Texas celebrated the announcement of their own network last night by thoroughly stomping a pretty good Texas A&M squad. The Longhorns jumped out a big lead and kept the Aggies at arm's length the rest of the night. Going from memory, I think A&M cut the lead to 5 at one point in the first half but watching the game it never felt like they were in the game. Texas was too good on both ends of the court. Offensively, they scored 1.4 points per possession and had a 62% eFG. A&M ended up scoring 1.03 ppp, that number shocked me because I don't remember being impressed by them on the offensive end one time last night.
Athletically I haven't seen a more impressive team this year. Rick Barnes has found a group of guys that are around six and a half feet tall but play like they're 6'3''. On the offensive end, they took care of the ball and let their scorers do the work. Tristan Thompson and Jordan Hamilton took over 50% of the shots for Texas and combined for 45 of their 81 points. Only 6 players even scored a point for Texas and instead of looking like a team that has no depth, they impressed me because they went to the well repeatedly. Hamilton had an offensive rating of 151, Thompson had a 139 O-rating, and Gary Johnson had an O-rating of 180. Texas A&M's not a defensive juggernaut but they're much better than Texas made them look last night.
Using what we saw, I think there are a few things the Jayhawks can do on Saturday to cause a few more problems for Texas. Below the jump, I've got a few sets that Texas ran and their shot chart from the first 30 minutes. Lets play "coach" and see what we can come up with.
In the charts, the line is showing dribble penetration by the shooter. Texas opens up by just repeatedly passing inside and getting good looks. The two main things I see here are only two shots outside the 3 pt line and that when Thompson gets the ball in the paint, he's good.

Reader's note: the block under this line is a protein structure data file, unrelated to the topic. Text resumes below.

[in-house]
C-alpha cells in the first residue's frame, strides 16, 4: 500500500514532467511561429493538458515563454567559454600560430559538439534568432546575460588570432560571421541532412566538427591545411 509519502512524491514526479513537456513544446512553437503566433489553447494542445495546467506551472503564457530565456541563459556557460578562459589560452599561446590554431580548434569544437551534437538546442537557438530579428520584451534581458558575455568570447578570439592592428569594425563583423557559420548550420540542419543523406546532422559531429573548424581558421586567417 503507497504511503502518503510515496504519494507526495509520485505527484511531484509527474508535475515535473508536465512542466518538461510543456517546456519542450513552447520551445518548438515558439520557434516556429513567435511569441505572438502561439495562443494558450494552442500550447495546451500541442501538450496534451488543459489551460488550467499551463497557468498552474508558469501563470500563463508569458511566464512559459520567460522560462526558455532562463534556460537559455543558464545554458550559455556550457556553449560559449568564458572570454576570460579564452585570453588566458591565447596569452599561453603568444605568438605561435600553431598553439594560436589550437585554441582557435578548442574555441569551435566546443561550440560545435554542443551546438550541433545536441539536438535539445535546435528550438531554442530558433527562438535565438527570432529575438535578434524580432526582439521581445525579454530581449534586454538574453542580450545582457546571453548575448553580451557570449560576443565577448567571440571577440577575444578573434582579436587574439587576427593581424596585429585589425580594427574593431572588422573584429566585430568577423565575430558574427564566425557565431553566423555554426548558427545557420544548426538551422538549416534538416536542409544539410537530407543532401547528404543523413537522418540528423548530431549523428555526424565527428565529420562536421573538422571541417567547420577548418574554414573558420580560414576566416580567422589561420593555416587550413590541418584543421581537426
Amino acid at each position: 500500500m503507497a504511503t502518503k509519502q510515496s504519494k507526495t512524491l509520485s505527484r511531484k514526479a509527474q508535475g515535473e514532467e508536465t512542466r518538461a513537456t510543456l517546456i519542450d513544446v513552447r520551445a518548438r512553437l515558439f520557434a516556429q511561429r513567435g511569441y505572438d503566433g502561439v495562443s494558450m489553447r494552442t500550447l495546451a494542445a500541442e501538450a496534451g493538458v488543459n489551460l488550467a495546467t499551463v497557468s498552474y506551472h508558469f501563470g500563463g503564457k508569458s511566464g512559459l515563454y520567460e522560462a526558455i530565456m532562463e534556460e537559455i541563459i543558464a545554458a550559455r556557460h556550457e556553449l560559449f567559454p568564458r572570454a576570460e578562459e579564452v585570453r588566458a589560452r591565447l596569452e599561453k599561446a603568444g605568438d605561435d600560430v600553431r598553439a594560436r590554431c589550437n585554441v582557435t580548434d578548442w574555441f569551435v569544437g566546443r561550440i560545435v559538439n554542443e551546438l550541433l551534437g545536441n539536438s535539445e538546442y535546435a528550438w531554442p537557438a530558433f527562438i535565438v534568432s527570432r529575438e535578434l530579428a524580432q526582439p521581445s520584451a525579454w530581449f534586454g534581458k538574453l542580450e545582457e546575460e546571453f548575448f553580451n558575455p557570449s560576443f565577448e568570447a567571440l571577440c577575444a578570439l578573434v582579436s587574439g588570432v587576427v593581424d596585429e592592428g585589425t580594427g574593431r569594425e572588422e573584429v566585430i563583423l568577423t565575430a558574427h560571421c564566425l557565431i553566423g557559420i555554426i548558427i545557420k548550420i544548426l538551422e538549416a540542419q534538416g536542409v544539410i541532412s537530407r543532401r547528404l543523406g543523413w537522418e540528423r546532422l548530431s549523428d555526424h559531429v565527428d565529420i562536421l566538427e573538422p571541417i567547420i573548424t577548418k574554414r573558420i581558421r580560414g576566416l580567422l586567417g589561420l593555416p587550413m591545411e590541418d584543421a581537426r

The end of the half shot chart looks pretty barren. Thanks to Texas pounding the ball inside and attacking the basket, A&M was in all kinds of foul trouble and they live at the line. Enough calls went UT's way that Turgeon earned himself a technical after telling the refs "this is bull sh**.
Starting the 2nd half, Texas kept with the same plan of letting Hamilton and Thompson control the game. One thing that does stand out a little bit is that in the last 10 minutes of the first half and the first part of the second half, Texas did use only half of the court for the majority of their offense. They used both the right and left side, so it was probably more of what was open than a strong tendency. I haven't watched enough of them this year to know if this is a pattern, anyone?
Moving on, lets look at a few sets they ran against the Aggies.
This is early in the first half and leads an open look for Thompson. As Thompson sets a screen, his man steps up to interrupt the cutter.
After Thompson's man steps toward the high side, the Longhorns recognize this and swing the ball while Thompson seals his man.
And a good entry pass leads to an easy two for Texas because the weak-side help doesn't recognize the situation and is too slow in their rotation. Two things really impress me with this play. First, the spacing is perfect. The guards are at the 3 pt line, not 6 feet behind it. This is just enough to create a threat and forces the defense to play a little more honest. The second is the timing, the pass to the wing right when the Texas player ends his cut across the paint keeps his defender from camping in the lane.
One more clip of their offense below and it's only used to highlight their spacing again and to point out something Kansas must do if they want to slow down UT's offense.
Texas has all but one player outside the 3 pt line and their guy inside is moving away from the basket. For the Aggies, this is another clip that Turgeon can use to point out bad halfcourt defense to his guys. The weak-side guard is too far out, the guard on the ballside wing is too close to his man and allows Thompson to dribble right by him to the block. There's just no way to help when everyone is this spread out, credit to Barnes for getting the defense in this position.
Compare that picture and the first one above showing A&M's defense to what Texas did on their end.
The ball's on the wing and all of the Longhorns are in great position to help in the case of dribble penetration. Texas doesn't do anything special on defense, they just pressure the ball and help everywhere else. Hitting a few threes early will be a key in stretching them out and opening up the paint for the bigs.